“We liked this book because it was very inspiring. It encourages people to follow their dreams even if no one has done it before. The book was very interesting because it was a true story. The book was very detailed because it had lots of amazing and cool pictures.”

Reviewed by Kendall Patient, fifth grade, Clark-Vitt Elementary School.

“This is a really good book. The main characters are Otis and Will. They want to go down in the deep ocean and see what new types of animals and plants are there.

“I liked the way this book is written because it catches my attention really fast. I'm pretty sure that the authors got their point across because I got to learn about them. The part I liked the most was when Otis and Will got to see all the new plants and animals. The part where they had to get in and out of the bathysphere made me laugh and so did the part were one of them got water on him and started freaking out.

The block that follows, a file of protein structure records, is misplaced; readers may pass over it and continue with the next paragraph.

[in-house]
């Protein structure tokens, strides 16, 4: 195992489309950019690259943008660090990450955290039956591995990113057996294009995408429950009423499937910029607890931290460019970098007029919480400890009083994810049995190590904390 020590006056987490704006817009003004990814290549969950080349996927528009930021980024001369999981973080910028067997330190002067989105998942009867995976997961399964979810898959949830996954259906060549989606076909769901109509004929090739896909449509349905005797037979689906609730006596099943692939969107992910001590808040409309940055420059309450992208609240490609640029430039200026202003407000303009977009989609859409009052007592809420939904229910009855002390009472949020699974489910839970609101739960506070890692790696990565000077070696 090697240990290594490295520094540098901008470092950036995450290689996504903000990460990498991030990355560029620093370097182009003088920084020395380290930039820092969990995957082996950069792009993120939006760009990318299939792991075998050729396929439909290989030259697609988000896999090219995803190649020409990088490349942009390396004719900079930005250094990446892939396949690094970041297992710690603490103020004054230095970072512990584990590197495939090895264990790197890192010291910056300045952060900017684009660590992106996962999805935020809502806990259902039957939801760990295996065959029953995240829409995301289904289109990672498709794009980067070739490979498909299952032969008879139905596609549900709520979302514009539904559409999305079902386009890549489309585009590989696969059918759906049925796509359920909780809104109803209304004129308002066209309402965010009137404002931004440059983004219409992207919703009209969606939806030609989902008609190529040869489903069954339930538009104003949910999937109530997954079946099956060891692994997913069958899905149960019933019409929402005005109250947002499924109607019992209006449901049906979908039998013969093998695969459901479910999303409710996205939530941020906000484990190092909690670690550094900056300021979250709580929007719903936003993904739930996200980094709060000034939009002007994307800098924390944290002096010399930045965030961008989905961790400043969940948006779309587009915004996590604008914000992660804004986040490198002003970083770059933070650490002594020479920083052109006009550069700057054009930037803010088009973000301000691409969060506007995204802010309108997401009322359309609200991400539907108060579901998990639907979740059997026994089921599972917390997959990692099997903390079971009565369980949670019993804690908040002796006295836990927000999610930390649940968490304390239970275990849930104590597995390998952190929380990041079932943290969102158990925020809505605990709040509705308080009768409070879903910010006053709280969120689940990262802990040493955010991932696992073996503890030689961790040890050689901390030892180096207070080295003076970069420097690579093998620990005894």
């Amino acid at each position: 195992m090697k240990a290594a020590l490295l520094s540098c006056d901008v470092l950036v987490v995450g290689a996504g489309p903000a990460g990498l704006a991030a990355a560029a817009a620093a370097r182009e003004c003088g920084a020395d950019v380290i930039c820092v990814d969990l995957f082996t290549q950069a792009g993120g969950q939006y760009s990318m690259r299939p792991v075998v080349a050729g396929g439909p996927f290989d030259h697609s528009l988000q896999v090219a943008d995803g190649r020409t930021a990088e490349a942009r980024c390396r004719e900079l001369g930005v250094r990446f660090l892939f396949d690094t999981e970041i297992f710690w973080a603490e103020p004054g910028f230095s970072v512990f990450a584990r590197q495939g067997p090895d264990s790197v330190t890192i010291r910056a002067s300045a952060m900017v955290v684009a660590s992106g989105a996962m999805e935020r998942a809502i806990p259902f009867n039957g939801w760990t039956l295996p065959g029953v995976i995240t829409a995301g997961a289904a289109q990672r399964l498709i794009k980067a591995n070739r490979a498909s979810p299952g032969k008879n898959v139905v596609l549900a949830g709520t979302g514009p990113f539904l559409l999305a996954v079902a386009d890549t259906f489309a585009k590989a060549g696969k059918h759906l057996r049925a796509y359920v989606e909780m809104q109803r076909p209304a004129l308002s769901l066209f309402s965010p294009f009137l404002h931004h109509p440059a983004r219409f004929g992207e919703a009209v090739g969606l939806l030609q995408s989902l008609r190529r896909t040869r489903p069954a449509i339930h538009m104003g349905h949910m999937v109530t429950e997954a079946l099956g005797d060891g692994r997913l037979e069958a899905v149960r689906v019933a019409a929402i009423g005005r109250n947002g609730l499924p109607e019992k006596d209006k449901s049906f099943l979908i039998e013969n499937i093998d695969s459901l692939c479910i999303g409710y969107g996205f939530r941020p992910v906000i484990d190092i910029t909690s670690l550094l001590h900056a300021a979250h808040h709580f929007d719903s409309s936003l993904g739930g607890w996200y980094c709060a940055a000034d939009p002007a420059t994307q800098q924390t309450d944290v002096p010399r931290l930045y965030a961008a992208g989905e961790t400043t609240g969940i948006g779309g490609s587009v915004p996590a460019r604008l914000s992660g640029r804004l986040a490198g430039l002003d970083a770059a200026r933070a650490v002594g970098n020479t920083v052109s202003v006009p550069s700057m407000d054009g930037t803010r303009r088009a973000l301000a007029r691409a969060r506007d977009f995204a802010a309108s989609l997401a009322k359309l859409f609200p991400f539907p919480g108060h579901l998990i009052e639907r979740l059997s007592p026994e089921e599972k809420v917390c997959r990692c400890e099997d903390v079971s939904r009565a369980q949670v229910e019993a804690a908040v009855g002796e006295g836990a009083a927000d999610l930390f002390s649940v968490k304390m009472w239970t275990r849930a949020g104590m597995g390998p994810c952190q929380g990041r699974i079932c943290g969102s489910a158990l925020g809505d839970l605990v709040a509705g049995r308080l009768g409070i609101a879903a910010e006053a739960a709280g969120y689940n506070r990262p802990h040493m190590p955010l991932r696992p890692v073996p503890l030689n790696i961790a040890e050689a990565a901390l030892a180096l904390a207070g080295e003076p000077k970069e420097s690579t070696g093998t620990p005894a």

“I related to both Otis and Will because I love to explore and swim; they both liked to see new things and I do too. I don't think this book is like anything I've read. My big brother would like this book because he likes learning about new things.”

Reviewed by Michael King, fifth grade, Clark-Vitt Elementary School.

“This is an exploration-type book and it’s nonfiction. It mostly takes place in the ocean. The purpose of the book is to inform kids and adults about the history of the famous Otis Barton and Will Beebe.